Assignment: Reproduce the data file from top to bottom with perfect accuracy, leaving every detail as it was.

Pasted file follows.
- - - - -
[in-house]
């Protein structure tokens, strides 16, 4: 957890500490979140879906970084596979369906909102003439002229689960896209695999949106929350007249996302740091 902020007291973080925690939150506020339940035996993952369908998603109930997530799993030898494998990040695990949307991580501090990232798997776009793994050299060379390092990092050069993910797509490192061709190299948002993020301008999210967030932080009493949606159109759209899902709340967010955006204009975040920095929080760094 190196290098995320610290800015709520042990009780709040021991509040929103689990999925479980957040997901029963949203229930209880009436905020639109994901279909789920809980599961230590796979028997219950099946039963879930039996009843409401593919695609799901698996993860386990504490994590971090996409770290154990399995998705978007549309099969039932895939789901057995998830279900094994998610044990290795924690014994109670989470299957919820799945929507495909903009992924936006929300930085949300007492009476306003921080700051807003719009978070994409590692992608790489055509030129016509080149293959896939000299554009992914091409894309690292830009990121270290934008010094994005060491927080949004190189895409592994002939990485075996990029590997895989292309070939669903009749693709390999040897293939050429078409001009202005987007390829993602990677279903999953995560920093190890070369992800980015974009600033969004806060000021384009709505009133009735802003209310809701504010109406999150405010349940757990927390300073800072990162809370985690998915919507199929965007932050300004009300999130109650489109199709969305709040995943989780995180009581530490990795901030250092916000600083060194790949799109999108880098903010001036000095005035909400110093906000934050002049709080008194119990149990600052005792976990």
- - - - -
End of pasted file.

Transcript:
[in-house]
């Protein structure tokens, strides 16, 4: 957890500490979140879906970084596979369906909102003439002229689960896209695999949106929350007249996302740091 902020007291973080925690939150506020339940035996993952369908998603109930997530799993030898494998990040695990949307991580501090990232798997776009793994050299060379390092990092050069993910797509490192061709190299948002993020301008999210967030932080009493949606159109759209899902709340967010955006204009975040920095929080760094 190196290098995320610290800015709520042990009780709040021991509040929103689990999925479980957040997901029963949203229930209880009436905020639109994901279909789920809980599961230590796979028997219950099946039963879930039996009843409401593919695609799901698996993860386990504490994590971090996409770290154990399995998705978007549309099969039932895939789901057995998830279900094994998610044990290795924690014994109670989470299957919820799945929507495909903009992924936006929300930085949300007492009476306003921080700051807003719009978070994409590692992608790489055509030129016509080149293959896939000299554009992914091409894309690292830009990121270290934008010094994005060491927080949004190189895409592994002939990485075996990029590997895989292309070939669903009749693709390999040897293939050429078409001009202005987007390829993602990677279903999953995560920093190890070369992800980015974009600033969004806060000021384009709505009133009735802003209310809701504010109406999150405010349940757990927390300073800072990162809370985690998915919507199929965007932050300004009300999130109650489109199709969305709040995943989780995180009581530490990795901030250092916000600083060194790949799109999108880098903010001036000095005035909400110093906000934050002049709080008194119990149990600052005792976990």